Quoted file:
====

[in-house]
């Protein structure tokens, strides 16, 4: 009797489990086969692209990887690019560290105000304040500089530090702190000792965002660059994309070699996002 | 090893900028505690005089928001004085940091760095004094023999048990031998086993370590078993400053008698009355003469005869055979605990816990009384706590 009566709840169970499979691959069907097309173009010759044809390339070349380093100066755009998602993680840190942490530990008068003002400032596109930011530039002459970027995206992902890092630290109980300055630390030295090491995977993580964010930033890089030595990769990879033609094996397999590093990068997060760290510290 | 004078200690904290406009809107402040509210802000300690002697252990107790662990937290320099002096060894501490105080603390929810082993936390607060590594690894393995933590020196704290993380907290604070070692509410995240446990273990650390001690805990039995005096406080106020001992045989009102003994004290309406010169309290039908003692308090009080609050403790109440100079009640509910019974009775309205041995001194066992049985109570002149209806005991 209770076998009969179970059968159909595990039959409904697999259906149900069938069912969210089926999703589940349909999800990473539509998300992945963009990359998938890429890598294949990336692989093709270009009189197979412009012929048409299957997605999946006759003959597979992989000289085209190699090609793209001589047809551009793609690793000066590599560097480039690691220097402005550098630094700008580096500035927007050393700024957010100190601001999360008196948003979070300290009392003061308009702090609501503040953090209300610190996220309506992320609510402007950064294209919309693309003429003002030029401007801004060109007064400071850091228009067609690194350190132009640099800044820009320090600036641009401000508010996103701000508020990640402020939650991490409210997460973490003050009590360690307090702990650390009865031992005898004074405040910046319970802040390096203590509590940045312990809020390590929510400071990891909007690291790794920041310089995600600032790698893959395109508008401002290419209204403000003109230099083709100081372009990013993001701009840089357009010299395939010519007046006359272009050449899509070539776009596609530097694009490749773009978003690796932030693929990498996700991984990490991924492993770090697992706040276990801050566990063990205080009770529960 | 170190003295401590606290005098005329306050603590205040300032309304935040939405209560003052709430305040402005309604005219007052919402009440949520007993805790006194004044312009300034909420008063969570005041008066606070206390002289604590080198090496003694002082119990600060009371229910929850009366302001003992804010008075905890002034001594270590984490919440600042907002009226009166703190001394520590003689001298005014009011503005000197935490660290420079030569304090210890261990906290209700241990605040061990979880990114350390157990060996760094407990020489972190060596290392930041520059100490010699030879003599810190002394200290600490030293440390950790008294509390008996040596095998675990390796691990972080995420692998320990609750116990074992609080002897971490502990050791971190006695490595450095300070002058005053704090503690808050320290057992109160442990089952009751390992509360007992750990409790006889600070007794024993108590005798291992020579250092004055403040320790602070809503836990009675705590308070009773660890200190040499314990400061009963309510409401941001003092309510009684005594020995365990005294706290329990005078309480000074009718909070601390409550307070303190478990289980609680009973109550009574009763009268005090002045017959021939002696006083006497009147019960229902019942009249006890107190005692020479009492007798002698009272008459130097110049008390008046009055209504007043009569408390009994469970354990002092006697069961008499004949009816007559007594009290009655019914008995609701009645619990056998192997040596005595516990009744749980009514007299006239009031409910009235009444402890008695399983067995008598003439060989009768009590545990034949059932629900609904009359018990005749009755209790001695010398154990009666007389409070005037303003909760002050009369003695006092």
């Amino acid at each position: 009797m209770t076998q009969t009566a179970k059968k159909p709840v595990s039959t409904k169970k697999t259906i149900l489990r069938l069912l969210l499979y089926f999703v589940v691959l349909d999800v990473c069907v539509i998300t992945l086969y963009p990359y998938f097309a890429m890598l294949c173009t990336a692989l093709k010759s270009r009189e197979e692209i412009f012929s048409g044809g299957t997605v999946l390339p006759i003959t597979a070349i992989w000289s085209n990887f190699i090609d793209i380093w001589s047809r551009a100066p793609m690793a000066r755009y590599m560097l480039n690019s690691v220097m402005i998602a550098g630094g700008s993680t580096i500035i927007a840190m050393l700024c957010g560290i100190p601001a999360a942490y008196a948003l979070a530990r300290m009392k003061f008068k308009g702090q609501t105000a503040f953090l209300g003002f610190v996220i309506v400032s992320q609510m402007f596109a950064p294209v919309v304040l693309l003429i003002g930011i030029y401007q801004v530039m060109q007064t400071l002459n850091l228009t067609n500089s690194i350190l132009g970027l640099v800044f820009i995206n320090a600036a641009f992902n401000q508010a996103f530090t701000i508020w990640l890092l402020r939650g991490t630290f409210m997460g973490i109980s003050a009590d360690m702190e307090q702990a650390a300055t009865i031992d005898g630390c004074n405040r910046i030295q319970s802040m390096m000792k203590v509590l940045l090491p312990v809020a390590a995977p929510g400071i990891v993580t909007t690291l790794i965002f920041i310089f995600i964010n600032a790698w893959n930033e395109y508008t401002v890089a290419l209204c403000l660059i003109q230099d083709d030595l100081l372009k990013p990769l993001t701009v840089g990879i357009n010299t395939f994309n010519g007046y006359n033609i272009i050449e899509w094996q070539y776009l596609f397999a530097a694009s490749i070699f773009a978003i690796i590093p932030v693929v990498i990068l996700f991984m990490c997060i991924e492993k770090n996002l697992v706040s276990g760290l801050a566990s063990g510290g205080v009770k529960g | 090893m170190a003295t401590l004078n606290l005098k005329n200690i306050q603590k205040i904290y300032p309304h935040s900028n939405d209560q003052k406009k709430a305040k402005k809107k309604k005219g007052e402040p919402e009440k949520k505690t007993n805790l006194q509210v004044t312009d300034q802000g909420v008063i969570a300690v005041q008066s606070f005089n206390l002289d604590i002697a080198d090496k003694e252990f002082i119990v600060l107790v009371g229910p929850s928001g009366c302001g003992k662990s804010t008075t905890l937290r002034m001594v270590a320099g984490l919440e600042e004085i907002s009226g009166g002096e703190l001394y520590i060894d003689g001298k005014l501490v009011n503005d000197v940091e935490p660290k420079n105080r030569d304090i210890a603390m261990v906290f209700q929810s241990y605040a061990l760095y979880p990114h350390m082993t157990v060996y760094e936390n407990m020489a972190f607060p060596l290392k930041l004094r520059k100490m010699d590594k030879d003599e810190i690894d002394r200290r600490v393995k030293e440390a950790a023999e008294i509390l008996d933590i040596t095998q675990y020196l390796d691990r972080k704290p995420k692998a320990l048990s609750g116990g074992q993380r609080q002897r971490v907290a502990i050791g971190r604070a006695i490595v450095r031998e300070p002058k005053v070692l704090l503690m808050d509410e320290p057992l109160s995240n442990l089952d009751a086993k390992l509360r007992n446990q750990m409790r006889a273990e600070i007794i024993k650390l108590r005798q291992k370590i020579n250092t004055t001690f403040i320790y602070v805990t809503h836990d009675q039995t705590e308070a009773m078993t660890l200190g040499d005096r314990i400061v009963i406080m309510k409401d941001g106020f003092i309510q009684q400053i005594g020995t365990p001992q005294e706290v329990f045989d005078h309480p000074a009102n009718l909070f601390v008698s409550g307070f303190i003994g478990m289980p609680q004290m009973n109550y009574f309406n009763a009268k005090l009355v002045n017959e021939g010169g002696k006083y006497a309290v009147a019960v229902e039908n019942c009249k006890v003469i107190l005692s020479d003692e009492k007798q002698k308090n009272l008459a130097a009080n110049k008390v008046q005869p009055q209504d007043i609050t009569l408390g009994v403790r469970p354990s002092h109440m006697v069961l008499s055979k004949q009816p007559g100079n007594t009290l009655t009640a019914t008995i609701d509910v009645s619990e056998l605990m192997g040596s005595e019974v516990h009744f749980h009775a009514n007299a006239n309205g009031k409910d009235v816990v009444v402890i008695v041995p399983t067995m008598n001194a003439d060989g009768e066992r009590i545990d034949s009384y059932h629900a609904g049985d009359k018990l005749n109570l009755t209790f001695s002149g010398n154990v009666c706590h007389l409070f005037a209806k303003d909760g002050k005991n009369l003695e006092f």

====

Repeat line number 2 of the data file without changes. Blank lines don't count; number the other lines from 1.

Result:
């Protein structure tokens, strides 16, 4: 009797489990086969692209990887690019560290105000304040500089530090702190000792965002660059994309070699996002 | 090893900028505690005089928001004085940091760095004094023999048990031998086993370590078993400053008698009355003469005869055979605990816990009384706590 009566709840169970499979691959069907097309173009010759044809390339070349380093100066755009998602993680840190942490530990008068003002400032596109930011530039002459970027995206992902890092630290109980300055630390030295090491995977993580964010930033890089030595990769990879033609094996397999590093990068997060760290510290 | 004078200690904290406009809107402040509210802000300690002697252990107790662990937290320099002096060894501490105080603390929810082993936390607060590594690894393995933590020196704290993380907290604070070692509410995240446990273990650390001690805990039995005096406080106020001992045989009102003994004290309406010169309290039908003692308090009080609050403790109440100079009640509910019974009775309205041995001194066992049985109570002149209806005991 209770076998009969179970059968159909595990039959409904697999259906149900069938069912969210089926999703589940349909999800990473539509998300992945963009990359998938890429890598294949990336692989093709270009009189197979412009012929048409299957997605999946006759003959597979992989000289085209190699090609793209001589047809551009793609690793000066590599560097480039690691220097402005550098630094700008580096500035927007050393700024957010100190601001999360008196948003979070300290009392003061308009702090609501503040953090209300610190996220309506992320609510402007950064294209919309693309003429003002030029401007801004060109007064400071850091228009067609690194350190132009640099800044820009320090600036641009401000508010996103701000508020990640402020939650991490409210997460973490003050009590360690307090702990650390009865031992005898004074405040910046319970802040390096203590509590940045312990809020390590929510400071990891909007690291790794920041310089995600600032790698893959395109508008401002290419209204403000003109230099083709100081372009990013993001701009840089357009010299395939010519007046006359272009050449899509070539776009596609530097694009490749773009978003690796932030693929990498996700991984990490991924492993770090697992706040276990801050566990063990205080009770529960 | 170190003295401590606290005098005329306050603590205040300032309304935040939405209560003052709430305040402005309604005219007052919402009440949520007993805790006194004044312009300034909420008063969570005041008066606070206390002289604590080198090496003694002082119990600060009371229910929850009366302001003992804010008075905890002034001594270590984490919440600042907002009226009166703190001394520590003689001298005014009011503005000197935490660290420079030569304090210890261990906290209700241990605040061990979880990114350390157990060996760094407990020489972190060596290392930041520059100490010699030879003599810190002394200290600490030293440390950790008294509390008996040596095998675990390796691990972080995420692998320990609750116990074992609080002897971490502990050791971190006695490595450095300070002058005053704090503690808050320290057992109160442990089952009751390992509360007992750990409790006889600070007794024993108590005798291992020579250092004055403040320790602070809503836990009675705590308070009773660890200190040499314990400061009963309510409401941001003092309510009684005594020995365990005294706290329990005078309480000074009718909070601390409550307070303190478990289980609680009973109550009574009763009268005090002045017959021939002696006083006497009147019960229902019942009249006890107190005692020479009492007798002698009272008459130097110049008390008046009055209504007043009569408390009994469970354990002092006697069961008499004949009816007559007594009290009655019914008995609701009645619990056998192997040596005595516990009744749980009514007299006239009031409910009235009444402890008695399983067995008598003439060989009768009590545990034949059932629900609904009359018990005749009755209790001695010398154990009666007389409070005037303003909760002050009369003695006092």